Building on the power of the HIV community, Vote Positive USA is ready for more

On the night of November 3, 2020, the polls were just starting to close and a weary nation awaited the results of a deeply contentious election in the midst of an escalating pandemic. But the leaders of Vote Positive USA (VPU)—primarily Black and Brown cisgender and transgender women living with HIV—gathered online with a sense of well-earned victory, knowing that no matter what the outcome, their year-long efforts to build and focus the power of communities most affected by HIV had been a massive success.

“It’s been a wonderful day,” said LaTonya Roby in Atlanta, speaking on a Facebook Live video featuring VPU organizers from Colorado, Georgia, Pennsylvania, and Texas []. “I’m super excited. We’ve actually been phone banking thousands and thousands of people for weeks, we’ve been just trying to get out the vote, and we’re pretty excited about what we were able to accomplish. Today we spent 12 hours at the polls, from seven to seven.

“The thing that I’m most excited about is that we had so many new people who volunteered, who had never worked the polls before… So, they had a chance to get their feet wet. And these are our future leaders, so I was excited about their excitement, and just the prospects of what we can accomplish in Georgia, and the groundwork that’s been done… We had a great time,” said Roby.

Positive campaign: Rep. Shelia Jackson-Lee (left), who was endorsed by Vote Positive USA and won re-election, standing next to Tana Pradia.

The excitement felt by VPU organizers was further bolstered by the massive numbers of people whose lives they touched over a year of organizing. According to a statement released by VPU right after the video session, their team had canvassed nearly half a million voters through phone banking, texting, and other efforts. They helped people to register to vote and make plans for mail-in or early voting, ensured that folks could get to the polls, and even participated in poll site monitoring in some of the states most anticipated to determine the results of the presidential election.

“We’ve been hitting the ground running since the beginning of [2020], before coronavirus even came into our lives,” said Teresa Sullivan, a Philadelphia-based VPU organizer. “We were door knocking and registering people to vote, giving people the information they needed. People’s anxieties were high even before coronavirus, because they were still feeling the impact of what happened in 2016.”

Kenya Moussa, a VPU leader in Philadelphia living with HIV, assembles voter packets for socially distanced lit drops

Even when the COVID-19 pandemic struck, Sullivan detailed the persistence of the VPU team, explaining that “we switched gears real quickly, we did what we needed to do. Wasn’t messing around. We have a strategy that’s in place here on hand here in Pennsylvania because we are a battle state in this election.”

Like other VPU organizers across the country, the Philadelphians’ effort intensified on Election Day. “We even had people on the ground, poll watching in the primary and tonight as well. We were answering questions in real-time, things that were happening at the polls in Pennsylvania, and making sure that we were addressing them and putting out alerts about what was going on at polls… People have that hotline [phone number] so that they’re in the line and if they said, ‘Well, you can’t vote, we don’t see your name,’ they can make their phone call right then and there.”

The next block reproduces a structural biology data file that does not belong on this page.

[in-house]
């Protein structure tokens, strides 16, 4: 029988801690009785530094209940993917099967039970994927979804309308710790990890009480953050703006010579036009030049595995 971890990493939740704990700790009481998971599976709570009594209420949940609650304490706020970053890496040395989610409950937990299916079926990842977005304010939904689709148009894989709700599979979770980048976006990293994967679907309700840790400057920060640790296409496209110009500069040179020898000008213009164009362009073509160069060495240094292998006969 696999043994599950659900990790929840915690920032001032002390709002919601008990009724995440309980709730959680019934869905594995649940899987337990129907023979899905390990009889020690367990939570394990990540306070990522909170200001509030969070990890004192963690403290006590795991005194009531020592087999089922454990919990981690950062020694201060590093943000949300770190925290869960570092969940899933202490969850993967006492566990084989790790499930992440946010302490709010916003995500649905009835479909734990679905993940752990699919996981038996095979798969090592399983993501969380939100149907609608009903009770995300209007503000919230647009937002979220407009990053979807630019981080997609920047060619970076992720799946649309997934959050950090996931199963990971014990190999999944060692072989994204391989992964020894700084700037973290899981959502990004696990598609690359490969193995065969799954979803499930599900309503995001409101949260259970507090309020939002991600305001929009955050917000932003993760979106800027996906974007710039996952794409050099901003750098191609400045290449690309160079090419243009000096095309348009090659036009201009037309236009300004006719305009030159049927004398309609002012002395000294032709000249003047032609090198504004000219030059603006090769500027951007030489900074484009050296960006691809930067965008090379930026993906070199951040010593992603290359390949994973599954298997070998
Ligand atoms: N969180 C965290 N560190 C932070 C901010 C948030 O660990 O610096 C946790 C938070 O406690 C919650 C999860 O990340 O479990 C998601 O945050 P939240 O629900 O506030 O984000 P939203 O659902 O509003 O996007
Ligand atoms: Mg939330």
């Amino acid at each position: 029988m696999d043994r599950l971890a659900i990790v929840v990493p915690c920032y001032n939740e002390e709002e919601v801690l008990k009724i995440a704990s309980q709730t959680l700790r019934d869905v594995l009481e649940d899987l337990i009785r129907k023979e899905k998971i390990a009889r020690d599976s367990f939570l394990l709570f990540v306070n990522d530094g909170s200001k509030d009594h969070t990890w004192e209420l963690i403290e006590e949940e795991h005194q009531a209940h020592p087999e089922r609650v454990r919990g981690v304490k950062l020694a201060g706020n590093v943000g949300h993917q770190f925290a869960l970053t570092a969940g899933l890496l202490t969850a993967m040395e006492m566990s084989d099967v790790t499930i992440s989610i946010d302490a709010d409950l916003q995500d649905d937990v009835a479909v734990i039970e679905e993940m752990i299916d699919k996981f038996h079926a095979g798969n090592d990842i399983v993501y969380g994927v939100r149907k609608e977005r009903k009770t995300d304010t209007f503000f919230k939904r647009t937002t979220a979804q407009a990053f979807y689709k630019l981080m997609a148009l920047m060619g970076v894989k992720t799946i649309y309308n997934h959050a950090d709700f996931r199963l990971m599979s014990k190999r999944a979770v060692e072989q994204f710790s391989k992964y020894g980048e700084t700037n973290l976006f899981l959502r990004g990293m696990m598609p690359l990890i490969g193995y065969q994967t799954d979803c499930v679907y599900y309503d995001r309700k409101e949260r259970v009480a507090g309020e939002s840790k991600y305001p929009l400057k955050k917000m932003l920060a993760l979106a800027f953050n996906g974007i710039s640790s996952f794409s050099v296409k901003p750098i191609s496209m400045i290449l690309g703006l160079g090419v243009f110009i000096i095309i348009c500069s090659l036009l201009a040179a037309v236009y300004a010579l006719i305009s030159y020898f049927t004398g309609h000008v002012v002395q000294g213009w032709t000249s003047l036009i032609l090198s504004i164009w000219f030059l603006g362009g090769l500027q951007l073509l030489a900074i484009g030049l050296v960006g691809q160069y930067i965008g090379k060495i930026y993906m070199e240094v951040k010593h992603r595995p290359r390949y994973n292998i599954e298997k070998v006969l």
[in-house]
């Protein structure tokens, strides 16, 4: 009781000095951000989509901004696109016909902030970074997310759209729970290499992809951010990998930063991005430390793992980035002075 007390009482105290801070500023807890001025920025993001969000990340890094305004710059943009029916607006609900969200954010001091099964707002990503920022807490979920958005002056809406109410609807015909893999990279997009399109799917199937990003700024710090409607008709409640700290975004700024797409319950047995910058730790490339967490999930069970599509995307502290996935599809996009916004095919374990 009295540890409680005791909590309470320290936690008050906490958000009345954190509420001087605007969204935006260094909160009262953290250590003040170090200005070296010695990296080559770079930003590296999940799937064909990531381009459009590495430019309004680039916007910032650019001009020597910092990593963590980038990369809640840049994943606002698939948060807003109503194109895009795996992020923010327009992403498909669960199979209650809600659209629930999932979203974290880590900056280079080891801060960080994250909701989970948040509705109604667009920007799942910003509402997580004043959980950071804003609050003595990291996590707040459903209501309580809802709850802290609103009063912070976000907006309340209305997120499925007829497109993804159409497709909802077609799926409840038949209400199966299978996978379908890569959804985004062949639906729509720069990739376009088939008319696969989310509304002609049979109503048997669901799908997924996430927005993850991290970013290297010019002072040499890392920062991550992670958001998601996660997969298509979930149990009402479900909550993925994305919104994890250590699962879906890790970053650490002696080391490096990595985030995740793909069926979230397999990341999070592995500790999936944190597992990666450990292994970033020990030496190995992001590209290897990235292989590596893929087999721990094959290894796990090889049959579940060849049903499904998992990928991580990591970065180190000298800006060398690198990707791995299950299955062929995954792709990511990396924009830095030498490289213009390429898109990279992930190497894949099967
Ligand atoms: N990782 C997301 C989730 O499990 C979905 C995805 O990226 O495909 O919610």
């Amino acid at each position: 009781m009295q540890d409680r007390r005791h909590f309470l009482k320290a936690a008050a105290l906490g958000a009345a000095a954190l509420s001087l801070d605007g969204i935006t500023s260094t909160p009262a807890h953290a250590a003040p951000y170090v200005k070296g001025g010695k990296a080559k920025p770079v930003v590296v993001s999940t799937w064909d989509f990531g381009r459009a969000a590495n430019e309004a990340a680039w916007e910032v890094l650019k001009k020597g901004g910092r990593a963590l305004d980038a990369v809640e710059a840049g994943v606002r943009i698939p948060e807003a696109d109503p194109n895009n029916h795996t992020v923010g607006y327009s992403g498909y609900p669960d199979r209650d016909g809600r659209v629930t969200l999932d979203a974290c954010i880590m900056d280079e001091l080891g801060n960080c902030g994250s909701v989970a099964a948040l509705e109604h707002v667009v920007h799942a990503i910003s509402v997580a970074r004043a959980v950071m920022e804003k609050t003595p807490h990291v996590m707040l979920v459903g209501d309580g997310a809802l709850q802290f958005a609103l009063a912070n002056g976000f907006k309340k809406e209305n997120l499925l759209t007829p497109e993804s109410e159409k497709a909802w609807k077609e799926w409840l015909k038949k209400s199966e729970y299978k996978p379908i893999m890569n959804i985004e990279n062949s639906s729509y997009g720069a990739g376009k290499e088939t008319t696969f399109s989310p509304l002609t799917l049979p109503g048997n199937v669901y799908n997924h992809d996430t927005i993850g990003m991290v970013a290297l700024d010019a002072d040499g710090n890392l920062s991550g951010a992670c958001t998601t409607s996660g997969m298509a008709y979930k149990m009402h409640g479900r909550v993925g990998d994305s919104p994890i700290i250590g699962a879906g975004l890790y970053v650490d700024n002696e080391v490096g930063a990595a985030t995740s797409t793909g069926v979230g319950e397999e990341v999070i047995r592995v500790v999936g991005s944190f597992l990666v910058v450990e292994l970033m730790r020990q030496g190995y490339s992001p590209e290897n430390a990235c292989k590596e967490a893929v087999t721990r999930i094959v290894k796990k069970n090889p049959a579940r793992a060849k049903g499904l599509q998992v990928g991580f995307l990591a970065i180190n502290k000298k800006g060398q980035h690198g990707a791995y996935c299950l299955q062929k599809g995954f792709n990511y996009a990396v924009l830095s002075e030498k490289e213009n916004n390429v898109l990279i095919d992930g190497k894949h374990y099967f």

As we enter 2021, people living with HIV and their loved ones have perhaps guarded but real hope for the way forward. The incoming federal administration has vowed to tackle the massive COVID-19 pandemic and to renew efforts to sustain and extend access to health care that is vital to ending the HIV epidemic. And—unlike the Trump administration’s predominantly white and cisgender male Cabinet—the Biden/Harris team says they will staff their agencies with a diverse team that “looks like America,” including members of communities most affected by HIV that look like the ranks of VPU—LGBTQ people, people of color, and people with disabilities.

The terrain ahead will not be easy, but VPU is ready to continue to stay focused on building the power of the HIV community. Naina Khanna, Director of Vote Positive USA, delivered a rousing call to sustain their efforts:

“We do this work because we understand that as people living with HIV, our destiny, our fate, our human rights, and the dignity of our people… all of that is directly impacted by political leaders who are making decisions about our lives every day. And we understand that elections are not the be-all and end-all—we organize every day, all year round, 365 days a year… but we also understand that elections and electoral politics are one lever of power to build long-term community power for our people, our Black and Brown folks, low-income folks, LGBTQ folks, people who are at the intersection of many different forms of marginalization and oppression.

“Our people are powerful, and they have demonstrated their power and they showed their power, all throughout this election cycle and we are so proud of them,” she concluded. 

After the election

In the lead-up to the January 5 run-off election in Georgia for the state’s two U.S. Senate seats, VPU partnered with Women Engaged, an Atlanta-based nonprofit organization led by Black women, to do voter engagement. Volunteers were recruited by VPU for Women Engaged’s phone and text banks to register new voters.

Photos courtesy of Vote Positive USA.

JD Davids is a longtime HIV movement strategist and writer who is creating the Cranky Queer Guide to Chronic Illness and can be found @TheCrankyQueer. He is a member of the What Would an HIV Doula Do collective and is a board member of ME Action.

Disclosure: The author has volunteered for Vote Positive USA and worked on two small contracts to provide written materials.